by Nur Hussein, contributing writer
I have been a fan of Lego literally all my life. I’ve been playing with Lego since I learned to walk, maybe perhaps a bit before that. I still play with them now three decades later. I am not sure this review will be impartial, as the idea of a Lego film filled me with glee since I first heard it was going to be made (unlike some of my friends who met the idea with skepticism).
Lego storytelling is a hobby for many fans of Lego; I like to make models and scenes and photograph them, using the pictures as writing prompts. More enterprising individuals make entire amateur stop-motion Lego films called brickfilms. The Lego Movie feels like a full-length blockbuster version of those films, in a good way. From the trailer alone I already knew that directors Chris Miller and Phil Lord understood their audience. They could have easily have rendered the entire film in smooth 3D, but they made the Lego look and move like stop-motion Lego (for the most part), seamlessly blending 3D animation and stop-motion (and 3D animation that looks like stop-motion). Even effects like flame and water are represented with Lego parts.
The premise of the movie is simple and familiar: Emmet, a boring construction worker and a bit of a loser, discovers he is the Chosen One to save the world, and he goes on a journey from zero to hero with the help of a ragtag bunch of friends he makes along the way. While the premise is no doubt an old trope, the execution is brilliant. I’ll be honest, I wasn’t expecting anything clever in terms of story based on what I assumed from the trailer, but I was wrong. They went above and beyond with this, the action has a chaotic charm to it and it all leads to a Big Reveal which will make you go “Of course, it had to be that all along!”
Minuscule spoilers follow after this point, so go see the movie right now if you haven’t already. It’s amazing.
Just how original is this movie? Well, there have been stop-motion Lego films before, but this one is a full-length theatrical feature, and that’s not been done before. The movie doesn’t just tell a story with Lego characters, the very fact that it is Lego is a deeply woven part of the narrative. This is one movie where the medium is the message, and that’s where it’s brilliance lies.
The special effects are superbly done. The jerky, stop-motion movements of the characters are charming and a nice homage to brickfilms, but it’s never distracting. The way the Lego parts come together is beautiful. Whenever a character builds an object, we can see a cool “builder vision” POV where they evaluate the available parts and make it all come together. These sequences come across like a hybrid Matrix meets MacGyver meets Robot Chicken movie.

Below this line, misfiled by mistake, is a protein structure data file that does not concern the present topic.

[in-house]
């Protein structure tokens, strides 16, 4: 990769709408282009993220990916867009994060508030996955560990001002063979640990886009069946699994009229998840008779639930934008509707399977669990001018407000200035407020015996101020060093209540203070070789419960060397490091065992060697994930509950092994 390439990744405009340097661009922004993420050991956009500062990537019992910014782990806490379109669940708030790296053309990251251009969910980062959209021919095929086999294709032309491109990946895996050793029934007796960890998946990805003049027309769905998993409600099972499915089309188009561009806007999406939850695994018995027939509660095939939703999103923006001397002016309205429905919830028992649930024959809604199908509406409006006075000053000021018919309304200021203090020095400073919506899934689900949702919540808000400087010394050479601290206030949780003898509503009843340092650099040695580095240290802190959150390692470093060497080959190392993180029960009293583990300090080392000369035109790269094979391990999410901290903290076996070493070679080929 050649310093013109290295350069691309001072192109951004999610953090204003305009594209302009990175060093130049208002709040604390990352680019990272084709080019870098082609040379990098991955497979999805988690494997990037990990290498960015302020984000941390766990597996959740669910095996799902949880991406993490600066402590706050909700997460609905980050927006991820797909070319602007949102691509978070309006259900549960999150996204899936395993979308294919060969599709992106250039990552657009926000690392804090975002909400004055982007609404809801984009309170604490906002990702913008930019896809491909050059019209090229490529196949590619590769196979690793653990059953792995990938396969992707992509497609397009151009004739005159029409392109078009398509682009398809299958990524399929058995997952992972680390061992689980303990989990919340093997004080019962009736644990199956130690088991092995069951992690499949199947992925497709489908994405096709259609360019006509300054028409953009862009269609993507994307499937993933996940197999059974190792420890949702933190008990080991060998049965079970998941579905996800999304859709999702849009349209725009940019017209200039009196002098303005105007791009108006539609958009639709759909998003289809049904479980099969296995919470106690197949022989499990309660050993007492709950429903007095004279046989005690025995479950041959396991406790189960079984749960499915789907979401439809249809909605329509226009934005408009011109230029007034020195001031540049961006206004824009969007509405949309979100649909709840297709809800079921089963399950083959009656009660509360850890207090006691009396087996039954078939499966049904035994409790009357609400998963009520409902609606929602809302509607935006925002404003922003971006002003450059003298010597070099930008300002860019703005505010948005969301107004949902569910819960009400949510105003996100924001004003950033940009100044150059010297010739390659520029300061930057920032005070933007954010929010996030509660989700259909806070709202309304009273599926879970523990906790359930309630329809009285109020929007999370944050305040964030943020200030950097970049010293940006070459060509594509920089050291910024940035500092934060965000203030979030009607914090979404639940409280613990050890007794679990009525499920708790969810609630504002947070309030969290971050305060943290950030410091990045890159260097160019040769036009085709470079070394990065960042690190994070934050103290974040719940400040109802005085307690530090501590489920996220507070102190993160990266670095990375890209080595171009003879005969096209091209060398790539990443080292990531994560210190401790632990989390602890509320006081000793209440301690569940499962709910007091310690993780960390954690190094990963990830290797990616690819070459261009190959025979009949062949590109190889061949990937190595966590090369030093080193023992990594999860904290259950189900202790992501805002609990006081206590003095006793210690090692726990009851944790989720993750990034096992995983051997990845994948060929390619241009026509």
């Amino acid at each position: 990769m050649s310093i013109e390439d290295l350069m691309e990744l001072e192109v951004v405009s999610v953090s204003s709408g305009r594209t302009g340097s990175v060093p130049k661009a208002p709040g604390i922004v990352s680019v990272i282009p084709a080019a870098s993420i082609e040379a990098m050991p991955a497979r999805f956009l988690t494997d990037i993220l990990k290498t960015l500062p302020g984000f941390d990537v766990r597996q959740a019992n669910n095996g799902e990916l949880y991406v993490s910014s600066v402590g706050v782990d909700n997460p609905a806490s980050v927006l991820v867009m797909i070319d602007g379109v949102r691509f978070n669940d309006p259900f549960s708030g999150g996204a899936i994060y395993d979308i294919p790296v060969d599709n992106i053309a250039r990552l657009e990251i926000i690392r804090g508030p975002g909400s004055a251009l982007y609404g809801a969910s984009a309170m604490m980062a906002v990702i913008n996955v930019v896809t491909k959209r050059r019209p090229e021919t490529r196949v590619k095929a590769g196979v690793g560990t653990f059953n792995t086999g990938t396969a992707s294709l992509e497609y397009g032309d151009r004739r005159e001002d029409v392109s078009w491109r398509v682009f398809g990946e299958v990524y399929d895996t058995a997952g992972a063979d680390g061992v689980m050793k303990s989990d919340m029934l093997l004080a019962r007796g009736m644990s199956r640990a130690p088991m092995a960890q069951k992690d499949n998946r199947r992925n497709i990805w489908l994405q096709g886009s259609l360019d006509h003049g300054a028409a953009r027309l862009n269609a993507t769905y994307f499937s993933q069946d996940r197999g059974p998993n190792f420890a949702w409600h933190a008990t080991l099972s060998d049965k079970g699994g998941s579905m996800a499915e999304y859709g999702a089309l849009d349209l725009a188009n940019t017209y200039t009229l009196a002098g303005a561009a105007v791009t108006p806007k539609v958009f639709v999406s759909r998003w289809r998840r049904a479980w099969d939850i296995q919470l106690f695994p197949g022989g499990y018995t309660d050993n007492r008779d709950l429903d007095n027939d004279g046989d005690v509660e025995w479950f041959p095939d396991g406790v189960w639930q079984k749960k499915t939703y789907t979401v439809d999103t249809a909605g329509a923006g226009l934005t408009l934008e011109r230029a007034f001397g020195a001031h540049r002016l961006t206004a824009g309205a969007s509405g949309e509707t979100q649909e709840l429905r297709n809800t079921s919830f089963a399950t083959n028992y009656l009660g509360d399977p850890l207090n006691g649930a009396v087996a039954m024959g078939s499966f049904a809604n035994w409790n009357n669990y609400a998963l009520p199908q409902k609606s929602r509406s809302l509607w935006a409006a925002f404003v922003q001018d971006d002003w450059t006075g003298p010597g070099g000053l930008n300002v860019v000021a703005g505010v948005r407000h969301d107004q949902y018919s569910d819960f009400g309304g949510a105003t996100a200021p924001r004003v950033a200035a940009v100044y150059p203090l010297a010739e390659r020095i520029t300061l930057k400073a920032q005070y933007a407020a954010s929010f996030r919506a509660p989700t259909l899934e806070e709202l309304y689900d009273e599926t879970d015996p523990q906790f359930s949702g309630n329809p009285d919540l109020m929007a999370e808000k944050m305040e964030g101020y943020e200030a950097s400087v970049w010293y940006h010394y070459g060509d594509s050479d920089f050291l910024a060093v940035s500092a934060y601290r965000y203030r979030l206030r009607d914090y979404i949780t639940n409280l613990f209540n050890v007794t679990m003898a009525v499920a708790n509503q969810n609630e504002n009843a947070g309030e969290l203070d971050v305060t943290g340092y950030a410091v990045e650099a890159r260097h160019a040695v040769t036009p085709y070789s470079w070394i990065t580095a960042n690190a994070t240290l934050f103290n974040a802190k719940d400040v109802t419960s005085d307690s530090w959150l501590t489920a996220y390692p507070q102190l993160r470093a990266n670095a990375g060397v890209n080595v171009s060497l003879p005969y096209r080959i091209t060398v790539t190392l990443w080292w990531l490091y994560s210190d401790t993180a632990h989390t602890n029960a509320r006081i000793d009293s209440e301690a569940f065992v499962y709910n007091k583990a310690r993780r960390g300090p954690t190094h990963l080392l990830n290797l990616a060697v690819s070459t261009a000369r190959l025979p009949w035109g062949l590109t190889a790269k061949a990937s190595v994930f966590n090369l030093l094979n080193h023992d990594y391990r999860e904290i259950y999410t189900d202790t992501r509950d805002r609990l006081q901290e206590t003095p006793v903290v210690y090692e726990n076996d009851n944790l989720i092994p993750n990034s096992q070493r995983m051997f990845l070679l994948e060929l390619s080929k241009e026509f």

The story is on one hand, a hero’s journey, but interwoven is another narrative which is only apparent after the Big Reveal. It occasionally feels as if it’s haphazard, but it makes perfect sense once you look back on it in the end. The main character, Emmet (Chris Pratt), is a boring conformist at the beginning of the movie, and the antagonist is a minifig named Lord Business (Will Ferell). Business is an authoritarian evil tyrant that runs the various lands of Lego according to “the instructions” (the instructions being Lego manuals, which not only dictate how to build but how the minifigs should live their lives). Emmet eventually meets Wyldstyle (Elizabeth Banks), part of a team of rebels who improvise builds and are looking for the chosen one who will save the world from being destroyed by Lord Business. Helping him along is wizard Vitruvius (Morgan Freeman basically playing Morgan Freeman) and Batman (Will Arnett).
The main leads play their characters with earnestness and charm. Chris Pratt plays Emmet as believably affable and clueless. Will Ferrell seems like he’s relishing his villain role, and his mispronunciations of the names of household objects are hilarious. Liam Neeson plays a cop who works as Lord Business’ goon, with a dual personality (good cop/bad cop). Stealing the show is Will Arnett who plays Batman, hilariously lampooning the fact that he’s grumpy all the time (and kind of a doofus). He channels the Batman that we see in How It Should Have Ended’s superhero cafe. Also notable is Alison Brie’s Unikitty, a neurotic My Little Pony parody character, reminiscent of Pinkie Pie.
The production is where the movie shines the most. There is a tremendous attention to detail here that is designed to please anyone who’s ever played with Lego. There’s a classic spaceman whose helmet is broken at the bottom chin section, in exactly the way those helmets used to break when they got too old. The builders refer to Lego parts by the slangs developed amongst Lego fans like “macaroni”. The sets are huge and detailed. The whole thing is rendered amazingly, and it really does feel like Lego come to life. You’ll need multiple viewings just to appreciate it all.
The emotional response was spot on, the jokes were funny and I found myself laughing out loud quite a bit. And there are a lot of jokes. They’re clever enough to feel natural and not forced and random, and subtle enough that it doesn’t feel like cultural references are being thrown in your face for a laugh. The film takes a very dramatic and touching turn by the end, after the Big Reveal.
Overall this a way better movie than I was expecting (and I was already expecting to like it). Go see this and let your inner kid be enthralled.
Nur is a tinkerer of programmable things, an apprentice in an ancient order of technomages. He enjoys fantasy, sci-fi, comic books, and Lego in his spare time. His favourite authors are Asimov and Tolkien. He also loves Celtic and American folk music. You can follow him on twitter: @nurhussein